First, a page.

San Francisco voters decisively rejected an attempt to clamp stiff limits on Airbnb and other online platforms that make it possible for people to rent out spare rooms and empty houses by the day. The measure was on the ballot in the first place “because the hotel industry is threatened”, said California lieutenant governor Gavin Newsom. He was the keynote speaker at the Monterey Bay Economic Partnership’s state of the region conference in Santa Cruz.
It’s not only the hotel industry that’s feeling the heat. Property owners can often make more money on a daily basis via Airbnb and similar outfits than they can renting out houses and apartments by the month. Reducing the supply of traditional rental properties raises the price. It’s no surprise, just simple microeconomics.
One solution is to embrace the market and build more places to live. But whether it’s meant for the open market or government managed programs – so called affordable housing – new construction faces vocal opposition from neighborhoods and seemingly endless regulatory hurdles. “If there’s one thing I would do, it is change CEQA [the California environmental quality act] to make it possible to build more housing in ways that are predictable”, Lynn Reaser, chief economist at the Fermian Business and Economic Institute told the audience.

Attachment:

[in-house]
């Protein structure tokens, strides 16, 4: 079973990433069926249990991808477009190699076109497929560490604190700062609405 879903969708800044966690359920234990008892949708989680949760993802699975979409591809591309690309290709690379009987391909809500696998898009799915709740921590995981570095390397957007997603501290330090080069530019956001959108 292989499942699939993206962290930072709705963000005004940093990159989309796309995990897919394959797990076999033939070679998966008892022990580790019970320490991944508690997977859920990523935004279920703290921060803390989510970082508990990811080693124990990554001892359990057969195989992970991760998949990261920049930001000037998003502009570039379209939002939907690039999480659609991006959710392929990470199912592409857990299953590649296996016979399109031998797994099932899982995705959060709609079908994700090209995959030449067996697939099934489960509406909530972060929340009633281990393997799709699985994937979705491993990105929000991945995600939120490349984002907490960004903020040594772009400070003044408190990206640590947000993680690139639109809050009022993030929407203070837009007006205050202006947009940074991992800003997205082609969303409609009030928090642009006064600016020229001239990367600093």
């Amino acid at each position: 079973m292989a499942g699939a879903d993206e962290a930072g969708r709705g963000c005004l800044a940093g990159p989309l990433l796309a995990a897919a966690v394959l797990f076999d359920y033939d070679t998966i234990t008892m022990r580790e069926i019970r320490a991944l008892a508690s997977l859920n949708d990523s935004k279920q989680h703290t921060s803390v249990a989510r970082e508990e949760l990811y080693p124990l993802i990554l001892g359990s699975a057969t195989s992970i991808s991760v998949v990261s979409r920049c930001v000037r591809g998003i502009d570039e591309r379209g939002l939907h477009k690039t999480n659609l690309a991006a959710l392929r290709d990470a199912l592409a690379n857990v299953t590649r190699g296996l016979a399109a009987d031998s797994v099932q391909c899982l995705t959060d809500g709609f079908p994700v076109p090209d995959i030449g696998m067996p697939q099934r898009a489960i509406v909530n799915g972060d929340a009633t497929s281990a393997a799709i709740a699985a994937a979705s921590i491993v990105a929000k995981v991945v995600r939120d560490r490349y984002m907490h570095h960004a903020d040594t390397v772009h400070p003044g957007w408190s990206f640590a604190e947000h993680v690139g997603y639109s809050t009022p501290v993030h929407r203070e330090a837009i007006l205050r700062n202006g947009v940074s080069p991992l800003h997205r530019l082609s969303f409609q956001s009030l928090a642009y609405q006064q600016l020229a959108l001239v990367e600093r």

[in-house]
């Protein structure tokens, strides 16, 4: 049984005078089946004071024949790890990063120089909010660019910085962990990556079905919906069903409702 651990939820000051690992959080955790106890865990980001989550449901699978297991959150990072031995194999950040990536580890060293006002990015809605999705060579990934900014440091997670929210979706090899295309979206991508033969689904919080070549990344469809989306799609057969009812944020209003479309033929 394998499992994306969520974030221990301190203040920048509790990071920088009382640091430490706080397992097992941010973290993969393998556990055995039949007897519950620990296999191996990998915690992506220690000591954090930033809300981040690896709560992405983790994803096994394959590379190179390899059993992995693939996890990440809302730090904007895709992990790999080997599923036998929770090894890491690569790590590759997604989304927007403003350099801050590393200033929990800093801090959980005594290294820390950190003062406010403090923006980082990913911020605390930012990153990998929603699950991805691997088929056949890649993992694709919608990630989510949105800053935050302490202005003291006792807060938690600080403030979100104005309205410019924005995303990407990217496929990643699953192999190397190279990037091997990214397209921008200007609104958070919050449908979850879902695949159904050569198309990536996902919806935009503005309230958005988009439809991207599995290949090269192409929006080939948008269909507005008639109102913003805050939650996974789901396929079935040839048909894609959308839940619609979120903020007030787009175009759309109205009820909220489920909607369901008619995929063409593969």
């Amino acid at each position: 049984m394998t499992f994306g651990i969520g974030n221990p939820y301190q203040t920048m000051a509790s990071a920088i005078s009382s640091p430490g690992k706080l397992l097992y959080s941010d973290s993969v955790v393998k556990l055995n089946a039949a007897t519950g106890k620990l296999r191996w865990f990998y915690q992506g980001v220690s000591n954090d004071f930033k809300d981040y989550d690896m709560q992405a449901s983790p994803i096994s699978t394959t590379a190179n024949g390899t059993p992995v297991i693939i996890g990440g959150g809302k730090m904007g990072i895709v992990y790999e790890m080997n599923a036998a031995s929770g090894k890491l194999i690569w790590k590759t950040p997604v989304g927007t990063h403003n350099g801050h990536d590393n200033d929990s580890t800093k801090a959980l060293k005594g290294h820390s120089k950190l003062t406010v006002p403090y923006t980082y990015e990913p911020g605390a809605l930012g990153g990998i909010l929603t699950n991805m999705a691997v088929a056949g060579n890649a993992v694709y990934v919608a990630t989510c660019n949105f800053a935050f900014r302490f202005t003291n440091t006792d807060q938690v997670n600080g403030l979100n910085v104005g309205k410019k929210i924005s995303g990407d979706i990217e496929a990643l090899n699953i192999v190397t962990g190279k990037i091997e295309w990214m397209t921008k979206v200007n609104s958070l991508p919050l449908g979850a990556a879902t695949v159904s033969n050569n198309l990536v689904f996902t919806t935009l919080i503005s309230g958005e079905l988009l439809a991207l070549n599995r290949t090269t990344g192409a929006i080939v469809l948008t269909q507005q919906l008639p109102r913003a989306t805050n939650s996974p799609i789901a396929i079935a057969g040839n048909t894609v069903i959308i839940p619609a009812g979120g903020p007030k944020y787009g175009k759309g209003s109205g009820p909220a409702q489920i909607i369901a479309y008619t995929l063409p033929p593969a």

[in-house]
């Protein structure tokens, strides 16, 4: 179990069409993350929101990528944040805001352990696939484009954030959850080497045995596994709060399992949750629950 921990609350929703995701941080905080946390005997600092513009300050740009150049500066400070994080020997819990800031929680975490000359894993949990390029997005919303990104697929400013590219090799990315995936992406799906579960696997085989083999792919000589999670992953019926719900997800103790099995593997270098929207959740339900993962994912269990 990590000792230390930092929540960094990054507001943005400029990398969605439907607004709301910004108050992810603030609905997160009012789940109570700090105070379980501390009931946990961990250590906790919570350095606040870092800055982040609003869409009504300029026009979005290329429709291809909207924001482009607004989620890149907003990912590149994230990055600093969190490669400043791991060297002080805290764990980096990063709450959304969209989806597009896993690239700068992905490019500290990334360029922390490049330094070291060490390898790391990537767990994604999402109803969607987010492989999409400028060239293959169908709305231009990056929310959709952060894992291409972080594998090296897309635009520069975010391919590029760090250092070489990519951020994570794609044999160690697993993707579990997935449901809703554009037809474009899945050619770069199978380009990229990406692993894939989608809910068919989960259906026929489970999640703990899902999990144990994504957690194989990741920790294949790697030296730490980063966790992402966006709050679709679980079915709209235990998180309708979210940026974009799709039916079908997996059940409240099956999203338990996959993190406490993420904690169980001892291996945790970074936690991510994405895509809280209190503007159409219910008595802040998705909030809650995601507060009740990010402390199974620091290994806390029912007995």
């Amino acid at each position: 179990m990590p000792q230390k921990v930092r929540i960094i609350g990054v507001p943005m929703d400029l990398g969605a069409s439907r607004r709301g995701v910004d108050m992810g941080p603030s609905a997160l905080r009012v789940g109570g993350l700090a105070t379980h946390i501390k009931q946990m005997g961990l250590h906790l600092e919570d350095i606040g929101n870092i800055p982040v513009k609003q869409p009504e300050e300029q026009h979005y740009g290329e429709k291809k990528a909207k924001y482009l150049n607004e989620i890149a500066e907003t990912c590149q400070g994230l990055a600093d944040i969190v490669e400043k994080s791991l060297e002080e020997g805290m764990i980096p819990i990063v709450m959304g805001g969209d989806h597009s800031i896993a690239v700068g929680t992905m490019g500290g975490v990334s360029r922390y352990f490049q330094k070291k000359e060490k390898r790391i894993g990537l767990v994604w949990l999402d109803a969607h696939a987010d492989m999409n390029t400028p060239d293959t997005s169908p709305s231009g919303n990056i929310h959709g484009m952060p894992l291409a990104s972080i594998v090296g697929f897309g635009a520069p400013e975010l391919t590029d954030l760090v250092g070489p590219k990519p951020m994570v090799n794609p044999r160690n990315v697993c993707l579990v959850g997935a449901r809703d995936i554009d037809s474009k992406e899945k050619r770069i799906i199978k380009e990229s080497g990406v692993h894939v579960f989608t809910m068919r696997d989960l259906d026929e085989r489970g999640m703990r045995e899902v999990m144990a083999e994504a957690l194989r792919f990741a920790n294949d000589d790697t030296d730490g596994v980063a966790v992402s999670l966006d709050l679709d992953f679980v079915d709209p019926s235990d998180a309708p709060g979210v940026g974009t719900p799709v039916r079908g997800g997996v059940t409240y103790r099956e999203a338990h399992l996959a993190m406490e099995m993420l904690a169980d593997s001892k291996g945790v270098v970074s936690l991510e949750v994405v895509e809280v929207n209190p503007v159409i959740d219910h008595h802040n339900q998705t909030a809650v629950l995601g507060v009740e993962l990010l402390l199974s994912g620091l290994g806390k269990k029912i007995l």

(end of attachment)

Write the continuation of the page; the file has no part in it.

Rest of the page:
That’s not likely to happen. Newsom made it clear that it’s a third rail he won’t step on – he jokingly said he was willing to get out front on “marriage and marijuana” but not CEQA.
Which leaves regulation as the tool of choice for confronting the law of supply and demand, something Santa Cruz mayor Don Lane favors. “The greatest need we have in our communities is affordable housing, more than visitor accomodations”, he said.
Managing a shortage is not the same thing as fixing it, though. Newsom said that economic change is accelerating. “The tech genie is out of the bottle, you can’t stop the future”, he said.